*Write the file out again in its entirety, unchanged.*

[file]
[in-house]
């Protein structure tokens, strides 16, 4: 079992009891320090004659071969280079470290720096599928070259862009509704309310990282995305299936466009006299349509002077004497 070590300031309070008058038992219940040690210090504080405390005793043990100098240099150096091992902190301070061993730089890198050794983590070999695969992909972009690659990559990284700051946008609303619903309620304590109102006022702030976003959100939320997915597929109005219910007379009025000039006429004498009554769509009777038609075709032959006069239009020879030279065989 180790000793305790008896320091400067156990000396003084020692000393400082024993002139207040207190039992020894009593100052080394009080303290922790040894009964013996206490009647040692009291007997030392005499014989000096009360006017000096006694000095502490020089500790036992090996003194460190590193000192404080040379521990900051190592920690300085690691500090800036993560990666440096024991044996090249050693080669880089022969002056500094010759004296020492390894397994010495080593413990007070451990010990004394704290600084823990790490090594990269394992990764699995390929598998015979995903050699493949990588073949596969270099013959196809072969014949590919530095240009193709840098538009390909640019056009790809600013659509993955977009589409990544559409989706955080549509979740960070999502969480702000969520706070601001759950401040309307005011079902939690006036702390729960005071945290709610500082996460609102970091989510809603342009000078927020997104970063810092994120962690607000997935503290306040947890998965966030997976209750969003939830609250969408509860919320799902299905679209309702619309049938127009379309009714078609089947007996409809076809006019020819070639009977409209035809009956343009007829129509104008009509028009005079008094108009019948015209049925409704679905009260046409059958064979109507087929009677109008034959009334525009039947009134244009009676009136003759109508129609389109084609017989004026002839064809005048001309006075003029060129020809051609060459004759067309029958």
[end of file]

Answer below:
[in-house]
């Protein structure tokens, strides 16, 4: 079992009891320090004659071969280079470290720096599928070259862009509704309310990282995305299936466009006299349509002077004497 070590300031309070008058038992219940040690210090504080405390005793043990100098240099150096091992902190301070061993730089890198050794983590070999695969992909972009690659990559990284700051946008609303619903309620304590109102006022702030976003959100939320997915597929109005219910007379009025000039006429004498009554769509009777038609075709032959006069239009020879030279065989 180790000793305790008896320091400067156990000396003084020692000393400082024993002139207040207190039992020894009593100052080394009080303290922790040894009964013996206490009647040692009291007997030392005499014989000096009360006017000096006694000095502490020089500790036992090996003194460190590193000192404080040379521990900051190592920690300085690691500090800036993560990666440096024991044996090249050693080669880089022969002056500094010759004296020492390894397994010495080593413990007070451990010990004394704290600084823990790490090594990269394992990764699995390929598998015979995903050699493949990588073949596969270099013959196809072969014949590919530095240009193709840098538009390909640019056009790809600013659509993955977009589409990544559409989706955080549509979740960070999502969480702000969520706070601001759950401040309307005011079902939690006036702390729960005071945290709610500082996460609102970091989510809603342009000078927020997104970063810092994120962690607000997935503290306040947890998965966030997976209750969003939830609250969408509860919320799902299905679209309702619309049938127009379309009714078609089947007996409809076809006019020819070639009977409209035809009956343009007829129509104008009509028009005079008094108009019948015209049925409704679905009260046409059958064979109507087929009677109008034959009334525009039947009134244009009676009136003759109508129609389109084609017989004026002839064809005048001309006075003029060129020809051609060459004759067309029958």